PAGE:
February is the month of Love. In the case of readergirlz, it's about heart and poetry. Readergirlz is celebrating this month with the novel, Bronx Masquerade by Nikki Grimes. Read an excerpt of her book here. To join in the interesting discussions, go over here. It's because of some of these eye-opening conversations that I was compelled to write this post. And it's all about love in a way. The kind that no one really wants to see or talk about.
Edited to add: I decided to change the picture in this post, because I found this cool photo.
Ahhh. Sweet Love. For some reason, the first crush or first love, seems to be something people remember even when they're considered to be too ancient to understand such matters. And the very idea of love sparks imagination, hope, laughter and a jump up to the stars elation that lights up a smile with no end. If only that feeling stayed constant. It would make life easy and joyful. Don't you think?
But love is definitely not something for the weak of heart. Love can be consuming, demanding and unkind. If put in the right hands and handled with respect, all the tough aspects of love can be worked on and nurtured into a deep love that will last a lifetime. But if these negative qualities are left in the wrong hands, left to fester and rot, it is going to be a toxic situation that will leave souls imprisoned behind walls of hopelessness and despair. And this is one situation that doesn't discriminate. These dangerous situations can develop regardless of gender, race, religion, morality or socioeconomic status.
Most people want to find love and will wade through all the crap to keep it. The key is to find out what is worth fighting for and what is best left behind for someone else to pick at. As quickly as possible. Adults have a difficult and confusing enough time of this...is it any wonder that teenagers, who are in such a rush to grow up and experience life, may deny what is hazardous in a relationship?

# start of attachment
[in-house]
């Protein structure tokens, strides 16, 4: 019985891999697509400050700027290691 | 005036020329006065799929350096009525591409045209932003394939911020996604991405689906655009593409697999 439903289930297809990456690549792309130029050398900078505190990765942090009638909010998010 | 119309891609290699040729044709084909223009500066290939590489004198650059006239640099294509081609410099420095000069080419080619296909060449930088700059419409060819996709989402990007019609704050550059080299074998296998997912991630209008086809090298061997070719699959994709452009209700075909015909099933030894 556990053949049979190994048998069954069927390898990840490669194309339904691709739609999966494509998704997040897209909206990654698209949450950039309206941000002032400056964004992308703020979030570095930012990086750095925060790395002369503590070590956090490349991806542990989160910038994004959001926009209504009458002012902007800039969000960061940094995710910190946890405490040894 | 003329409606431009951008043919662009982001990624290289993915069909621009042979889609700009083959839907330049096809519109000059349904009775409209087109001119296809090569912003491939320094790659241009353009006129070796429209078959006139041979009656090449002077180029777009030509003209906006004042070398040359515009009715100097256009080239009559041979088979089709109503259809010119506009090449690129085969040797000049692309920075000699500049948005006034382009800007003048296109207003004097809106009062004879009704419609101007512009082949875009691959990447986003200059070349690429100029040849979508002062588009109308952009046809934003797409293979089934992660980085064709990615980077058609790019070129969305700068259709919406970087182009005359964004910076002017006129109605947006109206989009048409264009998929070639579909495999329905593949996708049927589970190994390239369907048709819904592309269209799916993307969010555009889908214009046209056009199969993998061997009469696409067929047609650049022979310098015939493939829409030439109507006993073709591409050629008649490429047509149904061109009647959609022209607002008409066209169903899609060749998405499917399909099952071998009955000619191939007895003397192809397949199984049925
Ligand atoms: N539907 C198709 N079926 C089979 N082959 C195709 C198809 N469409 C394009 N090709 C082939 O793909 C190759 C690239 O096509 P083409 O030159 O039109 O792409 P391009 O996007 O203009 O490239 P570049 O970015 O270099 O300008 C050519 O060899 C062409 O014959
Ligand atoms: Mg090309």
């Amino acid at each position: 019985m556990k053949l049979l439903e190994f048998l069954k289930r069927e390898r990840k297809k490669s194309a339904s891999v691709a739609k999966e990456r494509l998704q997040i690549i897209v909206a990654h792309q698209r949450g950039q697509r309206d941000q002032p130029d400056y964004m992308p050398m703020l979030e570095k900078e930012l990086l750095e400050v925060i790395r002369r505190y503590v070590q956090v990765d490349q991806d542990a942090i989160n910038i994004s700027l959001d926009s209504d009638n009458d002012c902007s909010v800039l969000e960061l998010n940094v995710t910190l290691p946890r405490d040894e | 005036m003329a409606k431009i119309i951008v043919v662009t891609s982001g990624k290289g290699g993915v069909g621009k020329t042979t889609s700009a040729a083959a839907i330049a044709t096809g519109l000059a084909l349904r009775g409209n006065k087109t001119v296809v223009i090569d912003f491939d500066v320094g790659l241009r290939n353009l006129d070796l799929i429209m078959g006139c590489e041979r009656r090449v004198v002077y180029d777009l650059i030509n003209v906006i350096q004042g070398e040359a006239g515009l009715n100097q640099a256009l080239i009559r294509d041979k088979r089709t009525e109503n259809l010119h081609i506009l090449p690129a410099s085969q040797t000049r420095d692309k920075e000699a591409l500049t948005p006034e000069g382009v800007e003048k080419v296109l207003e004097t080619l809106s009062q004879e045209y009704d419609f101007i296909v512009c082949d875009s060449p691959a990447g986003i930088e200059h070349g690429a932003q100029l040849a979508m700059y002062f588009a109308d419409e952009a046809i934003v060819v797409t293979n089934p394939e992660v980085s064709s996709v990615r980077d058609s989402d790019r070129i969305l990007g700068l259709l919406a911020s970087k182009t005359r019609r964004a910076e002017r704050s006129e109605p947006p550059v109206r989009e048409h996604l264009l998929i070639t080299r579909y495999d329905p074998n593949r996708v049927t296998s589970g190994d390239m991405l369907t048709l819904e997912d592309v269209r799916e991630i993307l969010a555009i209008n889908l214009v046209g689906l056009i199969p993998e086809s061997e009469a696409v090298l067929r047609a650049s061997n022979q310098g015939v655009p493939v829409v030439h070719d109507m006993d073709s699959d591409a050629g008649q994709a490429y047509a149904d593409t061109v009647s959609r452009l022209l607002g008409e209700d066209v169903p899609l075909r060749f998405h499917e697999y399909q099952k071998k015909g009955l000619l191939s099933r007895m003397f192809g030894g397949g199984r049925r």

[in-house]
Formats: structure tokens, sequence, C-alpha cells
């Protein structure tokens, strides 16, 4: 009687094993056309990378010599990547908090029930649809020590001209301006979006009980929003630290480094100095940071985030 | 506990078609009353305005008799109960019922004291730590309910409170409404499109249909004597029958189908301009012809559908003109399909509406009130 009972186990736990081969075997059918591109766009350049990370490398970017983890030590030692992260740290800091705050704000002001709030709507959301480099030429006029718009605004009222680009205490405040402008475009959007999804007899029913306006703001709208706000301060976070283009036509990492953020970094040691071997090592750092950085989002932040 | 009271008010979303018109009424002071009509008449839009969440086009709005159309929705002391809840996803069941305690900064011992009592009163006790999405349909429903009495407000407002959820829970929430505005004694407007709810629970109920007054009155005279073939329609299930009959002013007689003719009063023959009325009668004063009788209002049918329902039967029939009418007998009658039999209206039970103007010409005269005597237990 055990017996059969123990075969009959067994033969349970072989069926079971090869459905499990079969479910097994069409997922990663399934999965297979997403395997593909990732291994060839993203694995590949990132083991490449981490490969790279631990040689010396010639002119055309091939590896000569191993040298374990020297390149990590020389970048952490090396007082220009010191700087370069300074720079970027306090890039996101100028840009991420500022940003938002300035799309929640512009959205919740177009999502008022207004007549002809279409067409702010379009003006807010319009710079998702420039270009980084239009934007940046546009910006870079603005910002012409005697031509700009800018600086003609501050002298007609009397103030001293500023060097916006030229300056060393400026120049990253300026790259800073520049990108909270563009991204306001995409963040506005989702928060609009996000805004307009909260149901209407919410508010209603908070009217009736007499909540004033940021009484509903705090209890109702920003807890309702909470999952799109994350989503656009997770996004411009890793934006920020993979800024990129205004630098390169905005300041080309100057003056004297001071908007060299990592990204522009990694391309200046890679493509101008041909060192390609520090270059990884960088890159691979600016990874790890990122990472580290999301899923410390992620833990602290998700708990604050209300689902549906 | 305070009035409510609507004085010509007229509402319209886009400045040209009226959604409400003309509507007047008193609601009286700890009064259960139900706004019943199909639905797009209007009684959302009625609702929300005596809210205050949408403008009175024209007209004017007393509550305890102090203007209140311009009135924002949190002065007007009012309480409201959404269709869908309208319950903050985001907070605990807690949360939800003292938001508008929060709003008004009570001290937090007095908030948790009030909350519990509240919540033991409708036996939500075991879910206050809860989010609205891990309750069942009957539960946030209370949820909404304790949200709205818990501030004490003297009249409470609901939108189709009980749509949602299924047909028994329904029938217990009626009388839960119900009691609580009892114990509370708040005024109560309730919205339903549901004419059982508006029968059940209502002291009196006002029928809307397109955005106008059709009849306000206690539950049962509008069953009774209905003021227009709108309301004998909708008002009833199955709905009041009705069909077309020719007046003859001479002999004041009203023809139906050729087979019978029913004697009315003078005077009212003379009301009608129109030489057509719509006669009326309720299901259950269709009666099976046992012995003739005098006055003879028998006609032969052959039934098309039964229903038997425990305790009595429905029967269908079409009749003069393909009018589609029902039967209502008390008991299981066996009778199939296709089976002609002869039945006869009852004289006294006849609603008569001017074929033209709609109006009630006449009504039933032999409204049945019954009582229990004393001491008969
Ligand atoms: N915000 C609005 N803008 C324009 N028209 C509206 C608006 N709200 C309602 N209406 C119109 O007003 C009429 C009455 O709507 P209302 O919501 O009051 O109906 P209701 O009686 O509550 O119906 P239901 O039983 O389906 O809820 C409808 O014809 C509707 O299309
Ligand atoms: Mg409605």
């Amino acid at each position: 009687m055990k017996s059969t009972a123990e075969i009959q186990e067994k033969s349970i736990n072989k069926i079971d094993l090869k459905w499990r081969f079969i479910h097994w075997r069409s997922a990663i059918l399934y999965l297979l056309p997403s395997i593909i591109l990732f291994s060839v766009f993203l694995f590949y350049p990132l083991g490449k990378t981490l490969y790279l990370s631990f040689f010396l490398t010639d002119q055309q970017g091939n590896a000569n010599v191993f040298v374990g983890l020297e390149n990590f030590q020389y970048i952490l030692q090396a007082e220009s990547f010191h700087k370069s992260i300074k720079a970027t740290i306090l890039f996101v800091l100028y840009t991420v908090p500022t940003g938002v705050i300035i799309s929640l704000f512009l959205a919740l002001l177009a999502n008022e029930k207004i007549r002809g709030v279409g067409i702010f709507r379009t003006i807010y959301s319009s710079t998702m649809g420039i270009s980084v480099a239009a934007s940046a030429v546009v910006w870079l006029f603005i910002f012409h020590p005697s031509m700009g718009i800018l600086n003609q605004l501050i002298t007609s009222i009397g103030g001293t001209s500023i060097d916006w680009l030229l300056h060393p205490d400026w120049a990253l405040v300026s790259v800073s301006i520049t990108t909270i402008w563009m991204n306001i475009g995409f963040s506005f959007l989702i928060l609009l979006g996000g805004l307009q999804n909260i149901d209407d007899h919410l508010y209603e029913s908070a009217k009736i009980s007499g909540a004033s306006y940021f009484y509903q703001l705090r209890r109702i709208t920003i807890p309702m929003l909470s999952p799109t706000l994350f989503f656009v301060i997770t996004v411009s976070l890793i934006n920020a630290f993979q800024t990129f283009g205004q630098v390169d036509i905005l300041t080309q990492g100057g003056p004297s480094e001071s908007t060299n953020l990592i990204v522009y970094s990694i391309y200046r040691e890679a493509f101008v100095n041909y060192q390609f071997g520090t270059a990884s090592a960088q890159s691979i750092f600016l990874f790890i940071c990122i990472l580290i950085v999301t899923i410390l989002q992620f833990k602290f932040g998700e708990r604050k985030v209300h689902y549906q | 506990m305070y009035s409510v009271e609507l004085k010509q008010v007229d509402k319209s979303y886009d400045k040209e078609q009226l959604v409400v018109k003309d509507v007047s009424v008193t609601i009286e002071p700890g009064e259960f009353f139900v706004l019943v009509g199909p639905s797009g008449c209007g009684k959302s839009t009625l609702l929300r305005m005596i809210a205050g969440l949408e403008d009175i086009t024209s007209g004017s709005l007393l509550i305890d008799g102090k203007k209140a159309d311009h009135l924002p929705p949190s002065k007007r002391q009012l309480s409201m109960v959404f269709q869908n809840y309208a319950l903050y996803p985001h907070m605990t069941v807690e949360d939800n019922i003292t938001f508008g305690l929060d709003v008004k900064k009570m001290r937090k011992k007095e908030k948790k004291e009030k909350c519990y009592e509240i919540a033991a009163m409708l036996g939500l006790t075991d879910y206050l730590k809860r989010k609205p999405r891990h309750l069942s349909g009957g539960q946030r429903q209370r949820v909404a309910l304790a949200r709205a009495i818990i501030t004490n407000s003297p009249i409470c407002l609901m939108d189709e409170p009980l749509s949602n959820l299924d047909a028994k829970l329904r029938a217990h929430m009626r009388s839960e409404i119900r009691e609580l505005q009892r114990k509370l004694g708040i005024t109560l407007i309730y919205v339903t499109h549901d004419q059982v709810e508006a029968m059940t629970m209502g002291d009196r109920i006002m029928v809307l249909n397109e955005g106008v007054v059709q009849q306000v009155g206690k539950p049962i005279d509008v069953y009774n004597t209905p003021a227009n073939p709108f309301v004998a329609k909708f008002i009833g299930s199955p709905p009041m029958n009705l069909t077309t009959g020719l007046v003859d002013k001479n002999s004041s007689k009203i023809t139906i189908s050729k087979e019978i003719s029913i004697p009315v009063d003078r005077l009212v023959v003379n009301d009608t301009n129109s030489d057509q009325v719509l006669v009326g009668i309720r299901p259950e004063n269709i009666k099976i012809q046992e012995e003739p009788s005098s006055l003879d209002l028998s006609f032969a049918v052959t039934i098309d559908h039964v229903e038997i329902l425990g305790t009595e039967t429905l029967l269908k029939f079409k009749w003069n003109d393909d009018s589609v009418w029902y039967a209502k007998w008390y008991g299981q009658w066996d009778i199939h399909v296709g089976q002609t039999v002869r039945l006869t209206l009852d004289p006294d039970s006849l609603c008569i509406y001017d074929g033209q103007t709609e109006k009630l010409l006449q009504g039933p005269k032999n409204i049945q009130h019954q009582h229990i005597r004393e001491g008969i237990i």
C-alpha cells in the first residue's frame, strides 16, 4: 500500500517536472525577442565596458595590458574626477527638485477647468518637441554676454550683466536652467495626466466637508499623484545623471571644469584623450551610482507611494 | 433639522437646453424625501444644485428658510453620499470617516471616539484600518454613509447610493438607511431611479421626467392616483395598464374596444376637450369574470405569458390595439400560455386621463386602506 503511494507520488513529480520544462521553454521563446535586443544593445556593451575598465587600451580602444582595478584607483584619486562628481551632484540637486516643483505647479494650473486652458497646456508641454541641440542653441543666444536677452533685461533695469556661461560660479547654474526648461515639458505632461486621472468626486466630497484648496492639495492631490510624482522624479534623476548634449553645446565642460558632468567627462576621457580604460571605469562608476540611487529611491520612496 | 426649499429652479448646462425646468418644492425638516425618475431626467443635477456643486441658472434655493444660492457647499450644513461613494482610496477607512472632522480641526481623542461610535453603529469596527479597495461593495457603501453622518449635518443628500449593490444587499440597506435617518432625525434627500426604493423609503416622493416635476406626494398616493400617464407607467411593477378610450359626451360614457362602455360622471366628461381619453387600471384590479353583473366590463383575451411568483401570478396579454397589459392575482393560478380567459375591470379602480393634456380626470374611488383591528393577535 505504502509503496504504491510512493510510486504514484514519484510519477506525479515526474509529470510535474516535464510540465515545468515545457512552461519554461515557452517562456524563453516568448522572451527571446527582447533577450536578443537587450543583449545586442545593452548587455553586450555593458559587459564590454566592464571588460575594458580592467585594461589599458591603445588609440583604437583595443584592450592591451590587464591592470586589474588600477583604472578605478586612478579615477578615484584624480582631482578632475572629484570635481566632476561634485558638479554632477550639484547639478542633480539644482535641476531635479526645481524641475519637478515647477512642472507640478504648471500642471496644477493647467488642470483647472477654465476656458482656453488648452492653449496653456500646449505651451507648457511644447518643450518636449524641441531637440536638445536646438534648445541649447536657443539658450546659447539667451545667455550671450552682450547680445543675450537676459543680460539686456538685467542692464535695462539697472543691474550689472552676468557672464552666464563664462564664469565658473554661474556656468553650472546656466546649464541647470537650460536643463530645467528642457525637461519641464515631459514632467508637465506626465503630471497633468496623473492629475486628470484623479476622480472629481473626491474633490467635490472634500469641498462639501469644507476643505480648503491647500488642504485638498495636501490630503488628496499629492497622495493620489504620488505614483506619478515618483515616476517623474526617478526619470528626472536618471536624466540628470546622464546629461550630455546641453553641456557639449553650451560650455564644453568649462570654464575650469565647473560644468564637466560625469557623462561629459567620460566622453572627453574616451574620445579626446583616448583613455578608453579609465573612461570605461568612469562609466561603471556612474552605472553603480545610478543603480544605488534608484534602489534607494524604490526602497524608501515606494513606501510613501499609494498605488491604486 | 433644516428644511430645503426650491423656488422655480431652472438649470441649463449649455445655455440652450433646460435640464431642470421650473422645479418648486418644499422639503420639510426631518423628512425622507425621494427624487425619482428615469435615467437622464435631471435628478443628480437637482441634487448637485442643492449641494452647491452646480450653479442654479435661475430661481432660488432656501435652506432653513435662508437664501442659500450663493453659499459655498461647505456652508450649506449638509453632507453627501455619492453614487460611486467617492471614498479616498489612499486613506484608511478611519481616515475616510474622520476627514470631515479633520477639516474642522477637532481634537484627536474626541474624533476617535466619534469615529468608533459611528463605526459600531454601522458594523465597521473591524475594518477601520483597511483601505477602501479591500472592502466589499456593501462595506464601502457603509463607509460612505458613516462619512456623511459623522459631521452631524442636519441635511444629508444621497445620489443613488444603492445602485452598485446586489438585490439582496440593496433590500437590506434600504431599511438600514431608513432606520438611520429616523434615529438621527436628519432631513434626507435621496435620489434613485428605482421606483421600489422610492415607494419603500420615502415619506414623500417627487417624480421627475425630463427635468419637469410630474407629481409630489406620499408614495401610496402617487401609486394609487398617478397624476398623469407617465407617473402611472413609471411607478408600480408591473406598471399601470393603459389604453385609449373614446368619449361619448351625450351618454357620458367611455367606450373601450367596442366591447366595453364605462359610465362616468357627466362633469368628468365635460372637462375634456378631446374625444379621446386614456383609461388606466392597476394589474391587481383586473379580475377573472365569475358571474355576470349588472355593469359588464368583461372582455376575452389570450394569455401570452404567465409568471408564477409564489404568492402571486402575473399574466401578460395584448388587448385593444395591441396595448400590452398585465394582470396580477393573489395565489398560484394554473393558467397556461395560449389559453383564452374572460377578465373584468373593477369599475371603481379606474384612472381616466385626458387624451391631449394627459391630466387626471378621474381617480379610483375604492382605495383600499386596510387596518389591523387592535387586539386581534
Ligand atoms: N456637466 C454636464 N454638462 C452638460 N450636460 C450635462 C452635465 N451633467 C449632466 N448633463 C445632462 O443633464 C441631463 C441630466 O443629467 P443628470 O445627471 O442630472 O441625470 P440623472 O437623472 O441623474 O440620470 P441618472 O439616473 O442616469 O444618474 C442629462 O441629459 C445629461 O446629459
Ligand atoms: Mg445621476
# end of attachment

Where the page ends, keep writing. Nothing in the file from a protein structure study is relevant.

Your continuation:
I'm a little late to the program here, but this is too important and needs to be shared. Today is the fourth day of the National Teen Dating Violence Awareness and Prevention Week. Take a look at these sad facts compiled by the National Teen Dating Abuse Helpline founded by Liz Claiborne, Inc. 1 in 5 teens have experienced physical abuse. 1 in 4 teens have reported constant verbal abuse.
With these kind of numbers, it is important to keep the open lines of communication with your teen or friend. How do you know if your teen or friend is experiencing dating abuse, the kind where someone uses a series of destructive means to control their boyfriend or girlfriend? Have them take this quiz. And if you want to find ways to help them, start here. Or call the National Teen Dating Abuse Helpline at 1-866-331-9474 or 1-866-331-8453 TTY. Help teens realize they deserve better.
And if you're an adult caught up in a dangerous relationship, break your silence and get help. You are so worth it.
Love is not abuse. Love is not about control. Love is not about destroying someone's self-worth or self-esteem.
Love is all about respect and empowerment. Love is about honor. Remember that. Because you deserve to be honored and respected. You are so worth it.